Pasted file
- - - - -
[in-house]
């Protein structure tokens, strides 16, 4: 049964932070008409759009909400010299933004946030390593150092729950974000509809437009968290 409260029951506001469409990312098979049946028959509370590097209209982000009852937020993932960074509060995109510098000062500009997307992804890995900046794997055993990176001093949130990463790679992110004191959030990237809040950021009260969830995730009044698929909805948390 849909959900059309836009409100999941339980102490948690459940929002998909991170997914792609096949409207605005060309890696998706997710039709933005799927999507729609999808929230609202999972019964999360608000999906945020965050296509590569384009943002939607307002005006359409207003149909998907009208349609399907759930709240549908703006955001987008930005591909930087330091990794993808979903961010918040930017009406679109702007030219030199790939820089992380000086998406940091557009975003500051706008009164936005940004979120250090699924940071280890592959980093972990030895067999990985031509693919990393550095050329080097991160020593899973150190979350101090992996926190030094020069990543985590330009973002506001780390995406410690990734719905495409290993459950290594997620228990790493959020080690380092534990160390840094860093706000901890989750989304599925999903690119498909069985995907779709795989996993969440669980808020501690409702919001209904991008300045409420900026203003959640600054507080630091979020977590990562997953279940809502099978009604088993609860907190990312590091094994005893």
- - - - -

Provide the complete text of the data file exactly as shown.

[in-house]
């Protein structure tokens, strides 16, 4: 049964932070008409759009909400010299933004946030390593150092729950974000509809437009968290 409260029951506001469409990312098979049946028959509370590097209209982000009852937020993932960074509060995109510098000062500009997307992804890995900046794997055993990176001093949130990463790679992110004191959030990237809040950021009260969830995730009044698929909805948390 849909959900059309836009409100999941339980102490948690459940929002998909991170997914792609096949409207605005060309890696998706997710039709933005799927999507729609999808929230609202999972019964999360608000999906945020965050296509590569384009943002939607307002005006359409207003149909998907009208349609399907759930709240549908703006955001987008930005591909930087330091990794993808979903961010918040930017009406679109702007030219030199790939820089992380000086998406940091557009975003500051706008009164936005940004979120250090699924940071280890592959980093972990030895067999990985031509693919990393550095050329080097991160020593899973150190979350101090992996926190030094020069990543985590330009973002506001780390995406410690990734719905495409290993459950290594997620228990790493959020080690380092534990160390840094860093706000901890989750989304599925999903690119498909069985995907779709795989996993969440669980808020501690409702919001209904991008300045409420900026203003959640600054507080630091979020977590990562997953279940809502099978009604088993609860907190990312590091094994005893």